Like hundreds others, they are working under such dangerous circumstances because they need to earn a decent living.

Maybe, the advisories will carry more meaning if the federal government improves the economic conditions within the country to the point where the nurses get the same salaries back home which they get abroad.

 

Tailpiece

Two popular e-commerce websites had to face the ignominy of using a sombre day like Good Friday to attract consumers for their discount sale. One of them said: ‘It’s a really really good Friday’. The other said: ‘We know it’s a really Good Friday when you get 50-80 per cent off’.

It is fairly clear that these two companies had no clue of what Good Friday was all about. Obviously, whoever wrote those lines mistook ‘Good’ to be a happy day without realising that it is a day of mourning for the Christian community. And, that was the day Jesus Christ was crucified.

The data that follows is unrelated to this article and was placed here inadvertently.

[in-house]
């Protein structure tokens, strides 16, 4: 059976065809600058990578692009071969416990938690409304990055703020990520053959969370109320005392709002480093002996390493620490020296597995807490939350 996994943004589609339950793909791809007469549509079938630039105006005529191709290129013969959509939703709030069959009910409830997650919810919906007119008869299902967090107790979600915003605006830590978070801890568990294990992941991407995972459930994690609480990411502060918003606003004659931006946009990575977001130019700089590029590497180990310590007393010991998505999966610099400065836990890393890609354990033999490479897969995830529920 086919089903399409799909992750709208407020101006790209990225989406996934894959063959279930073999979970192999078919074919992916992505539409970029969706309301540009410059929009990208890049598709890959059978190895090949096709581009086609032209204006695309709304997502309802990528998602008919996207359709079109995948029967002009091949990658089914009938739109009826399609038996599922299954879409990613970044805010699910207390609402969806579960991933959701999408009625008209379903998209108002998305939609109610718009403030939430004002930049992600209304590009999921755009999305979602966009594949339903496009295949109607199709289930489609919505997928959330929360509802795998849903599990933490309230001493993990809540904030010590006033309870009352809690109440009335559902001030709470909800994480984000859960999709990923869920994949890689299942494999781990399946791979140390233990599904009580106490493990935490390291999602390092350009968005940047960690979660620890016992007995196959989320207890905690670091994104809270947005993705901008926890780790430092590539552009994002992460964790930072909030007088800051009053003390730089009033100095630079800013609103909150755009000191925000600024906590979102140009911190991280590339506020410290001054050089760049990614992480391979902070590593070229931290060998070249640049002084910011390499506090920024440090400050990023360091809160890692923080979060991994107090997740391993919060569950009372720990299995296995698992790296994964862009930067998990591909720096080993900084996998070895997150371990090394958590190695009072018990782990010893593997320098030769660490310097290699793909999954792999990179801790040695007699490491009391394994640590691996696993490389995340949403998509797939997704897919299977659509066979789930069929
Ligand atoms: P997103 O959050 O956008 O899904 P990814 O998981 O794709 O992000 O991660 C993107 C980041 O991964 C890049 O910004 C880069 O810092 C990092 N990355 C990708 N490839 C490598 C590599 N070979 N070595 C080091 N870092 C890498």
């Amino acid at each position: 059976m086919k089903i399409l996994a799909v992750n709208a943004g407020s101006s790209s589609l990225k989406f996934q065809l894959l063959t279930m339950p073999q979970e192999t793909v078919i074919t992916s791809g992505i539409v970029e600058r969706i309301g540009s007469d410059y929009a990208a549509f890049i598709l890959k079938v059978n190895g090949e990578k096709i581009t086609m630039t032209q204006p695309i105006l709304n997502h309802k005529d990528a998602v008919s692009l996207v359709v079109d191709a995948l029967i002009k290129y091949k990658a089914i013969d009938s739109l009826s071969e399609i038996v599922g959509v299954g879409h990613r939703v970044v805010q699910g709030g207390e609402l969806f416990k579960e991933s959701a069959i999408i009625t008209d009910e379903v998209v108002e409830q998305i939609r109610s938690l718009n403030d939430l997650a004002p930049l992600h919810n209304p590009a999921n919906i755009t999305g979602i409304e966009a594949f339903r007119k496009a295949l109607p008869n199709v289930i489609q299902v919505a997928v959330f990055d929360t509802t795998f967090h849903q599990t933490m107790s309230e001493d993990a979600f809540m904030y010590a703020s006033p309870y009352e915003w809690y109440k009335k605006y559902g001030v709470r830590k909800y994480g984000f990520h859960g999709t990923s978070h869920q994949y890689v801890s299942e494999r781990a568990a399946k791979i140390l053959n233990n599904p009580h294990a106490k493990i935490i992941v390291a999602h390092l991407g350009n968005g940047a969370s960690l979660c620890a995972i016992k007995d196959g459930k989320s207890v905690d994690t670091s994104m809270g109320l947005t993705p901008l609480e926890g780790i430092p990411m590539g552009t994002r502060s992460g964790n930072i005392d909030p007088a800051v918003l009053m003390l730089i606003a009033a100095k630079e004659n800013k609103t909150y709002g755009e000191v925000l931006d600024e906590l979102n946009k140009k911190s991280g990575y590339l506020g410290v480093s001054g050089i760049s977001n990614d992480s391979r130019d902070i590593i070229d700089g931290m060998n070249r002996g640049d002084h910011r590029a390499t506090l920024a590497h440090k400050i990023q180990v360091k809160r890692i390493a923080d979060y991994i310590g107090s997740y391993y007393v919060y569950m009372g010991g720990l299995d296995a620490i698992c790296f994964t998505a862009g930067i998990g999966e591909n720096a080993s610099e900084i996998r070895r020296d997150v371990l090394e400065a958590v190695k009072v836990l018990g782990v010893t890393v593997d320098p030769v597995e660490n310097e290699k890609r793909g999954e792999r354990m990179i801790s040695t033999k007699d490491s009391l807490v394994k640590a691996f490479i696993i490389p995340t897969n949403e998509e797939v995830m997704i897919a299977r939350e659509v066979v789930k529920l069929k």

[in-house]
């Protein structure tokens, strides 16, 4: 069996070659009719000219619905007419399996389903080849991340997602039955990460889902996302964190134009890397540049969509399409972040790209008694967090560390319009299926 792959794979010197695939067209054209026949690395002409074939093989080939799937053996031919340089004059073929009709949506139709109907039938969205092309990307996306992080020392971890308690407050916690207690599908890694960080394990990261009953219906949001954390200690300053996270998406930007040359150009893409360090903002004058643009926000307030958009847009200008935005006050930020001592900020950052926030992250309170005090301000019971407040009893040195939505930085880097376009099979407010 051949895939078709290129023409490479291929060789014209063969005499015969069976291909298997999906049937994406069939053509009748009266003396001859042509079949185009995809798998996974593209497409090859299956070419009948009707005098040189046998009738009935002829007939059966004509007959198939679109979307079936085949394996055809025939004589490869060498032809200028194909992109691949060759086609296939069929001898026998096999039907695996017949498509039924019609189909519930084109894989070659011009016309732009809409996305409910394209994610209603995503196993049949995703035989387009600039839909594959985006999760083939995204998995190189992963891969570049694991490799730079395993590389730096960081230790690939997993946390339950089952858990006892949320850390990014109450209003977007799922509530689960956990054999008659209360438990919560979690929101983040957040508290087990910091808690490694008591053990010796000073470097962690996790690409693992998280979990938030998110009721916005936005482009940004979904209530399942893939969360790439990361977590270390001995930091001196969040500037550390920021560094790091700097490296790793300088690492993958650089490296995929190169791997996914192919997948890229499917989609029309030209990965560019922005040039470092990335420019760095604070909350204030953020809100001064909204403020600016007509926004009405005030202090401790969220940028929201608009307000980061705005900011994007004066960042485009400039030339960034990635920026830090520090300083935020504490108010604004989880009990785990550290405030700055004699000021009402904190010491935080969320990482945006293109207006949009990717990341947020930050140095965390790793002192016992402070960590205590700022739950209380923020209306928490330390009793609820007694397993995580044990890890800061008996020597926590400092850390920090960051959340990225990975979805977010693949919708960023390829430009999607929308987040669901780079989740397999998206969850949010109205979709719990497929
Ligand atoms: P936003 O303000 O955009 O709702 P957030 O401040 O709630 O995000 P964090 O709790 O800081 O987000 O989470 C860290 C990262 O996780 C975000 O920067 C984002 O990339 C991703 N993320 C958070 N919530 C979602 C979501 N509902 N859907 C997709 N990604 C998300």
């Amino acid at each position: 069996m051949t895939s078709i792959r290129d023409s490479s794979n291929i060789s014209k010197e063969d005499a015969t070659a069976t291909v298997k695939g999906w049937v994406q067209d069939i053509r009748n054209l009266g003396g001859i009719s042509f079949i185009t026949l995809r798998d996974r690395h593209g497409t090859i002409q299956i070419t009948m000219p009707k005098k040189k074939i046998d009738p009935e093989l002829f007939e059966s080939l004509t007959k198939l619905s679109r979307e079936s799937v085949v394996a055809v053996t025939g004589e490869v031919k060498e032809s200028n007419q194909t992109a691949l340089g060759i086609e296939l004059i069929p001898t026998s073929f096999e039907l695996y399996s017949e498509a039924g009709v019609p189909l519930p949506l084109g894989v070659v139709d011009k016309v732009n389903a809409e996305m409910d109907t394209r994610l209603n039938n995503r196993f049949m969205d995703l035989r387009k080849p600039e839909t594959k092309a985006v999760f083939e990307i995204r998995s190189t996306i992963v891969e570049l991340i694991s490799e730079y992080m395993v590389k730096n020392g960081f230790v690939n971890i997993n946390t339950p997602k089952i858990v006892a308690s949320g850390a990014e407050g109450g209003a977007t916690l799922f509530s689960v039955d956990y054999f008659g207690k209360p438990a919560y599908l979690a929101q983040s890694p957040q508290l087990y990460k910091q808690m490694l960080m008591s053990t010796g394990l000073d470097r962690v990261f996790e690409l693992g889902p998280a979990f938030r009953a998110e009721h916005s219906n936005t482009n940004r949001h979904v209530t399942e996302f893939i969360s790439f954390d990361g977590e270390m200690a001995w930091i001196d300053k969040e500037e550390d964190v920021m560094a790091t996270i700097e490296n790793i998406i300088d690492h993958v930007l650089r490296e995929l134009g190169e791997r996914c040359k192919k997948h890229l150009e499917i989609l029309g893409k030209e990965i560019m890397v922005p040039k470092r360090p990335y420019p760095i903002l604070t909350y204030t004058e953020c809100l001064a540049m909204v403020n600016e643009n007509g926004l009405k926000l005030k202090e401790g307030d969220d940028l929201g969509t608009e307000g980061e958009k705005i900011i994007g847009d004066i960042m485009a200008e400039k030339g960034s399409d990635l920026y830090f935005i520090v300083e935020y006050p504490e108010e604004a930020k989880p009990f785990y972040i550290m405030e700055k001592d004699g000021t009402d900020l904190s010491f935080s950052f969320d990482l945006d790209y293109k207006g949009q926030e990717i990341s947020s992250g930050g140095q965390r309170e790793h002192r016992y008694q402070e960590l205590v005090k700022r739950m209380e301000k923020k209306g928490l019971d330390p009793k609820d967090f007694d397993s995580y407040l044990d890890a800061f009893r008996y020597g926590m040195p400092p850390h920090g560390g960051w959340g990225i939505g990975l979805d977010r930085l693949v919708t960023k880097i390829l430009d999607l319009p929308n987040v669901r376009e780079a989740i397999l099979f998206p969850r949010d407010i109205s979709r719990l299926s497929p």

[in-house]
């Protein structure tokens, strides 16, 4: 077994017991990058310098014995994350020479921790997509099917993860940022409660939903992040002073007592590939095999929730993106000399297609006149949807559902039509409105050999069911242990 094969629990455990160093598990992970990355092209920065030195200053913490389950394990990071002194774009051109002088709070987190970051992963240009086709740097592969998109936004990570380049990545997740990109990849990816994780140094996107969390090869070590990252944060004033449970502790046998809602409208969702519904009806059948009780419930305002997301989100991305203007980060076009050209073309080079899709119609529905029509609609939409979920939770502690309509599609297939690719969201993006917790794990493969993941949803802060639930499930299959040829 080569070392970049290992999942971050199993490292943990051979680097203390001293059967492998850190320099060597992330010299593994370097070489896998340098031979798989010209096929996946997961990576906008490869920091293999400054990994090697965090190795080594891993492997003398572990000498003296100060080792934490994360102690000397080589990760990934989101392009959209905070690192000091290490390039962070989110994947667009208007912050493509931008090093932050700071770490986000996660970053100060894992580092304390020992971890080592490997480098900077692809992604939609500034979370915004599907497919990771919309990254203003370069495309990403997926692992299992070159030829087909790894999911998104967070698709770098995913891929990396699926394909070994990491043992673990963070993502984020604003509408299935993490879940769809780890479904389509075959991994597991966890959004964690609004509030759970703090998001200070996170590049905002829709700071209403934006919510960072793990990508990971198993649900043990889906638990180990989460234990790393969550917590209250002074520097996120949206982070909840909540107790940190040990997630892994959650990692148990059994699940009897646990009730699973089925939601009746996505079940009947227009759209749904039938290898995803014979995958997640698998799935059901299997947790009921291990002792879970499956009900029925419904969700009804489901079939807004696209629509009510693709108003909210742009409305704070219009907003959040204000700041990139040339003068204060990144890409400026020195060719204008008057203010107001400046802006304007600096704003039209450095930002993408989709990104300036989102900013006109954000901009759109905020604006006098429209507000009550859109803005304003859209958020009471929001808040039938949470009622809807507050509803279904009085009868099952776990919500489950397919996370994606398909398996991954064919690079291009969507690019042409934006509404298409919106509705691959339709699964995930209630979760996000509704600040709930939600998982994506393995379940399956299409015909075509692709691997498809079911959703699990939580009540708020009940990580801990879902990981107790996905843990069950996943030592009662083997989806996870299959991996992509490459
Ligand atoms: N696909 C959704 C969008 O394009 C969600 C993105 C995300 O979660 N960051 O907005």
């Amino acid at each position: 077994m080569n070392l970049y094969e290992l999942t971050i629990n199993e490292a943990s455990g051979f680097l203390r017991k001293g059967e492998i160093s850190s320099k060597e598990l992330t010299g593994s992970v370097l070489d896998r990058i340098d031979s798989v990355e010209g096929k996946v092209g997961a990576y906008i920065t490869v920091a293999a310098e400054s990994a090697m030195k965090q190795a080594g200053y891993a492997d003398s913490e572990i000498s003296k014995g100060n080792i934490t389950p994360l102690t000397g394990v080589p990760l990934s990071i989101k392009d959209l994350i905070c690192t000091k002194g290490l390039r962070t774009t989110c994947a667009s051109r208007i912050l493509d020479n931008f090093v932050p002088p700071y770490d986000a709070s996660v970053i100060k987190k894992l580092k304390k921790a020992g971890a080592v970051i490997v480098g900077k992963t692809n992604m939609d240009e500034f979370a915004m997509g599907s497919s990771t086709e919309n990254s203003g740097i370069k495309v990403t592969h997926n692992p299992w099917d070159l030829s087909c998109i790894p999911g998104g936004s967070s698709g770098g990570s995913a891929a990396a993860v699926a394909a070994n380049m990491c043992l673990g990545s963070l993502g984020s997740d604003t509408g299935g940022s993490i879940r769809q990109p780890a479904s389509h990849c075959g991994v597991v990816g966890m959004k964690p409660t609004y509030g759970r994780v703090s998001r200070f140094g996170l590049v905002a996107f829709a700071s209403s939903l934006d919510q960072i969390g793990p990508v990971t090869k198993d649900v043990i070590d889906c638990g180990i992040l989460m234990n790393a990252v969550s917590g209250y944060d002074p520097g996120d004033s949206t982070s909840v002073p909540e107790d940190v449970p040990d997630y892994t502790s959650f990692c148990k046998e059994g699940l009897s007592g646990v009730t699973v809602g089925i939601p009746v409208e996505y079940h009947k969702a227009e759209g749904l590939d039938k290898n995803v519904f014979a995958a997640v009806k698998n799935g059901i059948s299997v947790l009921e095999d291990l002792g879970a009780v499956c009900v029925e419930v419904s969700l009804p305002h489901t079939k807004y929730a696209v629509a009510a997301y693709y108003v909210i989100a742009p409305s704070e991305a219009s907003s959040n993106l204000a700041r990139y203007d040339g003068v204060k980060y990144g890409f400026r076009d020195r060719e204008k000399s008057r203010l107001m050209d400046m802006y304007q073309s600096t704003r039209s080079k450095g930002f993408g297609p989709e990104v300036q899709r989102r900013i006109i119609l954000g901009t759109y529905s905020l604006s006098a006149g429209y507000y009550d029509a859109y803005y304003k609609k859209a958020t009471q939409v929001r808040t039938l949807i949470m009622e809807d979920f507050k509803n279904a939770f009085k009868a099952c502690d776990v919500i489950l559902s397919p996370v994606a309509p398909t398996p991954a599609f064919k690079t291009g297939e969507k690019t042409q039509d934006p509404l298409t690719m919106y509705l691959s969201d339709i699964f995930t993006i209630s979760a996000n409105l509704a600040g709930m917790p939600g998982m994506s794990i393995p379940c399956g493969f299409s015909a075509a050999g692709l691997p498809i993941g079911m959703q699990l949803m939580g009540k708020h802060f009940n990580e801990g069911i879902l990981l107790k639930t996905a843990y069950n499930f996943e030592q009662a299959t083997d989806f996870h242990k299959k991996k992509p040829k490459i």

To cap it, a Muslim leader from the ruling BJP also sent ‘warm greetings’ on the occasion from his twitter handle. One of his followers had to point out to him that it was a day of mourning like Muharram.

Anyways, the social media onslaught forced the companies to issue a regret note later. Technology may change the way goods are sold, but it cannot turn everything into a happy moment.

[The views and opinions expressed in this column are solely those of the author and do not necessarily represent those of Muscat Daily or Apex Press & Publishing]